West Broadway Alive!
A Revitalization Plan for North Minneapolis’ Main Street
A Plan for Revitalizing West Broadway
West Broadway has historically been the most significant commercial and cultural destination in north Minneapolis. Although much reduced from its boom years, it remains the main street of north Minneapolis. Planning for West Broadway was initiated in 2006 in order to lay the groundwork for the revitalization of West Broadway as a cherished community place, and the activated center of commercial activity in north Minneapolis. At the end of a two year process, a plan was produced that was titled "West Broadway Alive: A Revitalization Plan for North Minneapolis’s Main Street. The plan guides future development and public realm improvements, and offers a roadmap for revitalization by naming near- and long-term actions to be undertaken around which the energy and resources of stakeholders can be focused.
The first community meeting in the development of the West Broadway Alive plan took place on August 24, 2006. The fifth and final took place on July 17, 2007. Average attendance at community meetings was around 140. Numerous other forms of community engagement took place during the same period. The West Broadway Alive plan was endorsed by all of the neighborhoods that border on West Broadway, as well as the West Broadway Coalition. It now represents official City policy as it was formally adopted by the City Council on Friday, March 21, 2008.
- Executive Summary
- 1. Introduction
- 2. Plan Context
- 3. Plan Foundation
- 4. Land Use
- 5. Transportation
- 6. Housing
- 7. Economic Development
- 8. Case Studies
- 9. Development Guidelines
- 10. Public Safety
- 11. Implementation
A great number of actions are being undertaken to achieve the improvements envisioned in the West Broadway Alive plan. Leadership is shared by business and property owners, private developers and CDCs, community organizations, private corporations, and city and county government. Activities include development projects, efforts to strengthen business districts, and aesthetic improvements. Many of these initiatives were showcased at the February 7 West Broadway Community Development Expo, including:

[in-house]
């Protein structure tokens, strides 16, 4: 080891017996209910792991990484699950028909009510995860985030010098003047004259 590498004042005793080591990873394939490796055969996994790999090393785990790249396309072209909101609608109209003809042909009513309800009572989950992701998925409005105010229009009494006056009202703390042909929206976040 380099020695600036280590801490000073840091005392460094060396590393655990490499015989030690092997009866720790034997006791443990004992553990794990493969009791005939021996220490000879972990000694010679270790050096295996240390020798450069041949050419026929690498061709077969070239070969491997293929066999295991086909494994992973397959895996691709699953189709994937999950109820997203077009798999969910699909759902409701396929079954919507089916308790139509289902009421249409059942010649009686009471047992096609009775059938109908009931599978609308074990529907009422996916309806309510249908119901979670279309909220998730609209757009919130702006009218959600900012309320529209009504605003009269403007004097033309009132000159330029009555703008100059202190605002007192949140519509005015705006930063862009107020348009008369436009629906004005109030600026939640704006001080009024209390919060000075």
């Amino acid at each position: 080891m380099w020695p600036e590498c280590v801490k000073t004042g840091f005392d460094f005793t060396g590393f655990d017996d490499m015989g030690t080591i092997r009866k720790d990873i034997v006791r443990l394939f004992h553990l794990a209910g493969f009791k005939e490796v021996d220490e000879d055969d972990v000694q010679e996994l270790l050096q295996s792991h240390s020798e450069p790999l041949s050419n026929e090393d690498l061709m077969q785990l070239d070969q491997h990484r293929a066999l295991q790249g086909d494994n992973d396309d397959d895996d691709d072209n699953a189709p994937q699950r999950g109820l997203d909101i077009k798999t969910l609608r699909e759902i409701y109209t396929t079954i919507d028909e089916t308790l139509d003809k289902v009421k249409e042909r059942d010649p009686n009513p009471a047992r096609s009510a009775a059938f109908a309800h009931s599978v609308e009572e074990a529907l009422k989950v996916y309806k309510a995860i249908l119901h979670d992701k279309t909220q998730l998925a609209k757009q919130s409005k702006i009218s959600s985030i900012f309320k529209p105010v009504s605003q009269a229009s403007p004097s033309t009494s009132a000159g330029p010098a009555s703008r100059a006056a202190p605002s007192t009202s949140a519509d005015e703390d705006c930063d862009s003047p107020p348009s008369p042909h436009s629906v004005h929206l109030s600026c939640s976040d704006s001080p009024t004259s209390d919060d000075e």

New public plaza. The public was invited to offer their ideas about the design and programming of a new public plaza which is planned for the Hawthorn Crossings Shopping Center at West Broadway and Emerson. It may support an outdoor community market as well as community festivals and events.
Rezoning Study. There was an opportunity to review and give feedback on the West Broadway rezoning study. Proposed zoning changes are intended to support the land use and development policies in the West Broadway Alive plan. Information about the rezoning study is provided below.
New development. Eight development projects that are planned for different locations along West Broadway were displayed, along with the University of Minnesota’s proposed Urban Research and Outreach/Engagement Center planned for the Plymouth and Penn Shopping Center.
Bottineau Boulevard. Maps were displayed related to the light rail and bus rapid transit lines being considered as part of the current Bottineau Boulevard Alternatives Analysis. The webpage for this project is linked here.
Façade Improvement grants. West Broadway Coalition and Northside Arts Collective staff were on hand to answer questions about two new façade grant programs. These support businesses that are interested in sprucing up their storefronts in a way that adds to the visual character of West Broadway. One of these programs will begin to brand West Broadway as an Art Street by pairing business owners with artists to create one-of-a-kind façade features.